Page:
Only the best neck-fighting giraffes will mate
Unlike many animals, giraffes don’t have a breeding season—they’re ready to rock and roll whenever the females are fertile. Males figure this out by smelling and sometimes drinking the urine expelled by females—but mating isn’t a given. In order to earn the right, male giraffes duke it out in violent neck-to-neck battles to determine which one is stronger and therefore more attractive to the female.
Humpback whales keep it on the down-low
Female humpback whales are not monogamous and hook up with several partners during the mating season while rarely interacting with other females during that time. Many adult males are covered in scars, most of which come from intense battles that, like giraffes, they stage for the right to mate. What makes them so unique is their incredible discretion—no human being has ever witnessed humpback whales mating.
Antechinus mates until it kills him
The tiny mouselike marsupials known as Antechinus is more compulsive about sex than even the bonobo. The Antechinus remains chaste until mating season arrives. Then the males seek out frenzied mating sessions, often lasting 14 hours, with as many females as possible, and doing nothing else until their immune systems collapse, they develop gangrene and infections, their bodies dissolve, and they die attempting to pass on their genes.
Prairie voles have family values
Not only do prairie voles partner up for life, and not only are they monogamous—two biological rarities in and of themselves—but they’re actually devoted parents. Both parties stick around to raise their young, and if the male slacks, the female will put him in check by yanking the scruff of his neck. When one dies, the other displays emotional grief.
Lovebirds start with dinner dates
As their name implies, lovebirds are heavy on romance, with the male feeding the female at the start of courtship—kind of like the avian equivalent of taking a date out to dinner. Then they go on extended mating benders, which take place several times a day for days on end. It doesn’t take long—a clutch of eggs can be laid as soon as three days after mating.
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For hippos, power is everything
In the unforgiving hippo world, it pays to be a big, strong man. Females are fertile for only about three days a year, and about 90% of all males will never know what it feels like to mate. That privilege is reserved only for bulls who rule a territory, and those dominant males will each take up to 10 female cows, leaving lesser males to play the role of wallflower.
Anglerfish live to mate—but often die trying
One of the most imposing-looking creatures in the sea, anglerfish are known for giant mouths filled with dagger teeth and, of course, their trademark illuminated lure—but those are the females. Their male counterparts are far less imposing—in fact, they’re so underdeveloped that most can’t even digest food. Upon birth, their sole purpose is to find and inseminate a female, but most will wander through their watery world blind and feeble before starving to death as virgins.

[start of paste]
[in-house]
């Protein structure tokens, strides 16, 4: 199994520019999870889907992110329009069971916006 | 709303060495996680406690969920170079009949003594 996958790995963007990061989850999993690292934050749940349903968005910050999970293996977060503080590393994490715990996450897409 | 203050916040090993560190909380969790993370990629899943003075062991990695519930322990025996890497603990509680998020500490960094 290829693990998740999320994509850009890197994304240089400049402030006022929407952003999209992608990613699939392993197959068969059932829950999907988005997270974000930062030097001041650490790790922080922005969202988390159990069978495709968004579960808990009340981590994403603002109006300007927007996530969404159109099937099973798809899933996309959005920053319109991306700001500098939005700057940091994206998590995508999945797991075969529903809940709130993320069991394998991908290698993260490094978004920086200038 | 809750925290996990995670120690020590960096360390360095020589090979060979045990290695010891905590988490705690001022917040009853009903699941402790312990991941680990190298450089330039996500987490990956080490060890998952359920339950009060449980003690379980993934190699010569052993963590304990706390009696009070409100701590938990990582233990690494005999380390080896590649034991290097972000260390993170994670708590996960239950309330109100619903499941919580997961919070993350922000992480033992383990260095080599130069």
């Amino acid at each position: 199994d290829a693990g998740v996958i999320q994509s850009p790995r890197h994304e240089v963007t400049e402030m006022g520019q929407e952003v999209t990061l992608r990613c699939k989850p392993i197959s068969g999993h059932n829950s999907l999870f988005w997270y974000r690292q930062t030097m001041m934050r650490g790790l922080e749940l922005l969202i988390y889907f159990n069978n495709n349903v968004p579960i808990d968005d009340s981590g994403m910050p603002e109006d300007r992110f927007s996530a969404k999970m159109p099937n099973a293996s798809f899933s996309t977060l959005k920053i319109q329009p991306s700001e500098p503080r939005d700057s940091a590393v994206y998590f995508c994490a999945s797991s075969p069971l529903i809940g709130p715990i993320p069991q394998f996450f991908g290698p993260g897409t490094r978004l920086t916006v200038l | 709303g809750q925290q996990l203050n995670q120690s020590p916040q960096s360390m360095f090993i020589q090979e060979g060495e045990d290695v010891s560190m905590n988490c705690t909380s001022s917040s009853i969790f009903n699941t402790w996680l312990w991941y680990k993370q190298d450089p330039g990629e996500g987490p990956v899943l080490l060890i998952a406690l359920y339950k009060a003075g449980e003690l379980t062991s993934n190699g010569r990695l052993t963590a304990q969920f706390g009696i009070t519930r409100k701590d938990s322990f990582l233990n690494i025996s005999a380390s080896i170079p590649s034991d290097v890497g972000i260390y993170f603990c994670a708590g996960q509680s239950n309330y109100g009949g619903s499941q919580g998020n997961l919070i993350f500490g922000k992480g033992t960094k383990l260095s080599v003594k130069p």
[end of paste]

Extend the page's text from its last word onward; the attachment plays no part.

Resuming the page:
Sound, not size, matters for water boatmen
Water boatmen are tiny swimming insects that hold the title of being the loudest animal on Earth relative to its size—and he makes his music, you guessed it, to attract females. By rubbing their penises against their abdomens, male water boatmen can generate a sound that reaches 99.2 decibels. That’s loud enough that a person standing on a riverbank can hear his mating call at the bottom of the water.
Sage grouse seduce on the dance floor
Like manakins, sage grouse are known for their elaborate mating dances, which they perform to entice fertile females. Setting up cameras where they live to observe the display has become a kind of ritual among bird-watchers. Since females only mate with a small percentage of the male population, competition is stiff. Every morning during mating season, males wake up early to fan their tail feathers, pop their specialized air sacs, and strut around with their chests puffed out, hoping for a sage grouse of the fairer sex to take notice.
Birds of paradise work hard to show off
One of the most mysterious animals, birds of paradise live only in New Guinea and a few tiny Australian islands—their largely inaccessible habitats make their behavior hard to document. What is known, however, is that they put on a ritualized mating dance that can rival even that of the sage grouse, with some kinds of birds of paradise contorting to shape-shift into seemingly different creatures altogether. Others smoosh their feathers down to form a ballerina’s tutu while strutting for the attention of females deep in the rainforest jungle.
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